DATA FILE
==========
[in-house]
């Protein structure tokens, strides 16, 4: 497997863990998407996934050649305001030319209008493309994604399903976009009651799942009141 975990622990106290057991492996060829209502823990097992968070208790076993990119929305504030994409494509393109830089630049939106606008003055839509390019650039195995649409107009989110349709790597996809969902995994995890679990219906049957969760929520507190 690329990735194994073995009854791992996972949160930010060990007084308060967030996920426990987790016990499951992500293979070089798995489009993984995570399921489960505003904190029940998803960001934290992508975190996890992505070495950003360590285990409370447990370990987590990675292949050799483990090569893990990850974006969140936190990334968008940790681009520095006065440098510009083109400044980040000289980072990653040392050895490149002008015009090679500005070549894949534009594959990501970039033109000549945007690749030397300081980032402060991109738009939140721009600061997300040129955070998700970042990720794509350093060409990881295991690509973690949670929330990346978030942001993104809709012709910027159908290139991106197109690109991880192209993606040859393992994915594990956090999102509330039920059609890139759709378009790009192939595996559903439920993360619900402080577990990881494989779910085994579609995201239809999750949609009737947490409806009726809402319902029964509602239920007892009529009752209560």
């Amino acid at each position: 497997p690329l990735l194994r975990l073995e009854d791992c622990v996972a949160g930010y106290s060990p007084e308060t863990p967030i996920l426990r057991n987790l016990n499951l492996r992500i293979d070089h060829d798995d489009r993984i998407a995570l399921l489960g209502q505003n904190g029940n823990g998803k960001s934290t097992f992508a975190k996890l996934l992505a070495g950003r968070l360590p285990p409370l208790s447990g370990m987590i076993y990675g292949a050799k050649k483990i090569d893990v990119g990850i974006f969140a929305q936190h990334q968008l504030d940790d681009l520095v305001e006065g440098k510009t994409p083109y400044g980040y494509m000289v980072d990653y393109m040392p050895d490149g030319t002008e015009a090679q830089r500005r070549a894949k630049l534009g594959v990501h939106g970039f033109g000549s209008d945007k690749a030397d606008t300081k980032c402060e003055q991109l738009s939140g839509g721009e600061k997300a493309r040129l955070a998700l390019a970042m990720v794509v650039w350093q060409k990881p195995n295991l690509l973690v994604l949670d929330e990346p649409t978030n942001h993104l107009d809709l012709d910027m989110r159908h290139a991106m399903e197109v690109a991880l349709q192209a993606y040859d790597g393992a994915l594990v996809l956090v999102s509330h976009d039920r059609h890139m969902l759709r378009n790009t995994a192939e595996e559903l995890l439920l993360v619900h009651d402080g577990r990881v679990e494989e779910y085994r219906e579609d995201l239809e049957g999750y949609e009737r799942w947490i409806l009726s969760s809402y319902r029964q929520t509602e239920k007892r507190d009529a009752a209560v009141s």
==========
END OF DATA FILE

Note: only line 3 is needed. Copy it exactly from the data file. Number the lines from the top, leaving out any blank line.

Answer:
């Amino acid at each position: 497997p690329l990735l194994r975990l073995e009854d791992c622990v996972a949160g930010y106290s060990p007084e308060t863990p967030i996920l426990r057991n987790l016990n499951l492996r992500i293979d070089h060829d798995d489009r993984i998407a995570l399921l489960g209502q505003n904190g029940n823990g998803k960001s934290t097992f992508a975190k996890l996934l992505a070495g950003r968070l360590p285990p409370l208790s447990g370990m987590i076993y990675g292949a050799k050649k483990i090569d893990v990119g990850i974006f969140a929305q936190h990334q968008l504030d940790d681009l520095v305001e006065g440098k510009t994409p083109y400044g980040y494509m000289v980072d990653y393109m040392p050895d490149g030319t002008e015009a090679q830089r500005r070549a894949k630049l534009g594959v990501h939106g970039f033109g000549s209008d945007k690749a030397d606008t300081k980032c402060e003055q991109l738009s939140g839509g721009e600061k997300a493309r040129l955070a998700l390019a970042m990720v794509v650039w350093q060409k990881p195995n295991l690509l973690v994604l949670d929330e990346p649409t978030n942001h993104l107009d809709l012709d910027m989110r159908h290139a991106m399903e197109v690109a991880l349709q192209a993606y040859d790597g393992a994915l594990v996809l956090v999102s509330h976009d039920r059609h890139m969902l759709r378009n790009t995994a192939e595996e559903l995890l439920l993360v619900h009651d402080g577990r990881v679990e494989e779910y085994r219906e579609d995201l239809e049957g999750y949609e009737r799942w947490i409806l009726s969760s809402y319902r029964q929520t509602e239920k007892r507190d009529a009752a209560v009141s």